4) Keep Releasing Record After Record After Record
This shouldn't be a problem since Reatard's name has been associated with more then 50 releases -- LPs, EPs, singles, etc. -- since he was barely a teenager. Anyone who watched the documentary about him on Matador's site knows that music is what he does and what he will continue to do until he dies. It's truly in his blood. The constant barrage of recordings is a decent strategy in today's media world. A new song here or there but then an album every year. Look what it's done for the likes of band like the Mountain Goats. What started out as a ridiculously prolific lo-fi project has morphed into something big enough to where John Darnielle can fill the 9:30 club and play on "The Colbert Report." I truly believe that Reatard is talented enough and has enough built-in support (Matador, long features in the New York Times, etc.) that it's all about finding that right formula to take him to that next level of success. Maybe this isn't exactly the formula, but I think it's out there somewhere.

By David Malitz |  October 8, 2009; 2:28 PM ET Theories
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No review of a R & R HOF band celebrating their 40th anniversary?? Yes, the Allman Brothers were in town but instead we get reviews of no talents that represent the putrid nature of popular music today. Free is missed!!

Posted by: jhwpro | October 8, 2009 2:46 PM

Hey jhwpro, thanks for reading. Did you see the the long feature on Greg Allman in Friday's Weekend section?

Did you go? Was it a whole lot like every other Allmans show over the last few decades? What would you suggest the Allman Brothers do to keep themeselves relevant? Or should they just resign themselves to the same hits and solos and fans?

Posted by: PostRockDavid | October 8, 2009 3:04 PM

"Was it a whole lot like every other Allmans show over the last few decades?"

Sounds just like

"Was it a whole lot like every other Jay Reatard show over the last few years?"

Maybe next time you should give some advice to the Bros. Allman - personally I think the addition of Derek Trucks brought them back to life.

Posted by: Hemisphire | October 8, 2009 3:22 PM


Posted by: boring606 | October 8, 2009 3:34 PM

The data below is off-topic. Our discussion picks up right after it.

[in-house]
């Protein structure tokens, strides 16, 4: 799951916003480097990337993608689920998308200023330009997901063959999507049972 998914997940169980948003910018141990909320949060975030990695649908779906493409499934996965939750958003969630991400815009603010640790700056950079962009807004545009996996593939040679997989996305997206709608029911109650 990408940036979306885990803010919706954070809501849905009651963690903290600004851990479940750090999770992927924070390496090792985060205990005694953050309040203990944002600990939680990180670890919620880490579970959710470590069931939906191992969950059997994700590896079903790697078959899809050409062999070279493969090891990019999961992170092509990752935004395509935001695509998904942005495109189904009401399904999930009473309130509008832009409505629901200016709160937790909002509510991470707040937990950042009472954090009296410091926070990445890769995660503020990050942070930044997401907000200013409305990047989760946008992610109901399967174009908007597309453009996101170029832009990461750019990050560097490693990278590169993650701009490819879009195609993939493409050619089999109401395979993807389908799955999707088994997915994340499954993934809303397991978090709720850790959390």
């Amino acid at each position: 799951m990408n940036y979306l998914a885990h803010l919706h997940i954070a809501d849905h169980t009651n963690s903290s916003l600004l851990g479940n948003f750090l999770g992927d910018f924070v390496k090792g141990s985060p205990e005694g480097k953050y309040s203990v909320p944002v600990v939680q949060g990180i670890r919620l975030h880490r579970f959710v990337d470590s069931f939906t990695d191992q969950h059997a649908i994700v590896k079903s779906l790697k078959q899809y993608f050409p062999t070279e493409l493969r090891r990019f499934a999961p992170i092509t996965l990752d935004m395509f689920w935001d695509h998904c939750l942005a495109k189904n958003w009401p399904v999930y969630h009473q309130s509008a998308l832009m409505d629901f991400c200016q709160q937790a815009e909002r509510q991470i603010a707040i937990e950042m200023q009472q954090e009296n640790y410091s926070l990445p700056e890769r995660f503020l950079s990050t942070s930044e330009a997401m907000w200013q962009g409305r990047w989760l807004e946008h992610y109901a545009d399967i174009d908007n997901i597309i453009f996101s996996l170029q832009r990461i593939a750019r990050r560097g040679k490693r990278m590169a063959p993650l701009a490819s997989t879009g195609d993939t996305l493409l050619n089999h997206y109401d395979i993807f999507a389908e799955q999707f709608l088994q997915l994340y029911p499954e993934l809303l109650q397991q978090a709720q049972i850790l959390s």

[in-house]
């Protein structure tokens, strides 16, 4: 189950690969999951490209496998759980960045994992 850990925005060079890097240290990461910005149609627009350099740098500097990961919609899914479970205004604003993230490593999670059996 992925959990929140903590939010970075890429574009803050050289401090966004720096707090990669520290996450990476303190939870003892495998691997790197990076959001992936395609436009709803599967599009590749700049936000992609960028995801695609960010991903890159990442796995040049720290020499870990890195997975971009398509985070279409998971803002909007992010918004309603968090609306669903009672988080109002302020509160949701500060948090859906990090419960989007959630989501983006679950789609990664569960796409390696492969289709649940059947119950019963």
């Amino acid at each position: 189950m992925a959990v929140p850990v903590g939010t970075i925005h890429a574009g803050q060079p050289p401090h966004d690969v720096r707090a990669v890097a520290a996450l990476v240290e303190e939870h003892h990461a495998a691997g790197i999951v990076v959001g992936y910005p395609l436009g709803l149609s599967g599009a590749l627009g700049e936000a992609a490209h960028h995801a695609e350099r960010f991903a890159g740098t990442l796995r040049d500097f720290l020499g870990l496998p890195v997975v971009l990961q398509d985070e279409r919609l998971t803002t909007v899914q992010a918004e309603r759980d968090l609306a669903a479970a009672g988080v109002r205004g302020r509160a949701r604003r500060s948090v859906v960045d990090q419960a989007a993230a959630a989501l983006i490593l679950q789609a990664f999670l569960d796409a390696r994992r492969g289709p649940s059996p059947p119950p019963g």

I was out of town so missed the profile, thanks for the link. Suarez is a distinguished English professor and knows this band well. Kudos for selecting him to write about Greg Allman. So why not a review of the show as an accompaniment? Yes, I was there and I've seen these guys quite a few times. The lyricism and jazz sense of Dickey Betts is still missed but Tuesday's concert was as good as I've ever seen them period.

Posted by: jhwpro | October 8, 2009 4:17 PM

Greg Almond has still go it!

Posted by: vinton1 | October 8, 2009 4:31 PM

Why not a review of the show? Well, we've reviewed them many times in the past, plus there was the preview profile. And we tend to review the "old reliables" when there is a new record out, and that hasn't been the case in a while. Doesn't diminish the band's legacy, simply looking for a new angle, as I was hoping to do with Mr. Reatard (who has received only one "official" review in the paper himself).

We can't hit 'em all. Dying industry and all that. Thanks for reading, though, all comments are always welcome.

Posted by: PostRockDavid | October 8, 2009 5:19 PM


Thanks for the thoughts on Jay. I've been listening to all of his bands since the Reatards in the 90s (Memphis native) and have seen them in DC many times. I can't believe that it just keeps getting better. Please keep writing about music that's, you know, still relevant...

"Putrid"? Maybe. "No talent"? Don't think so.

Posted by: jsseabold | October 8, 2009 8:46 PM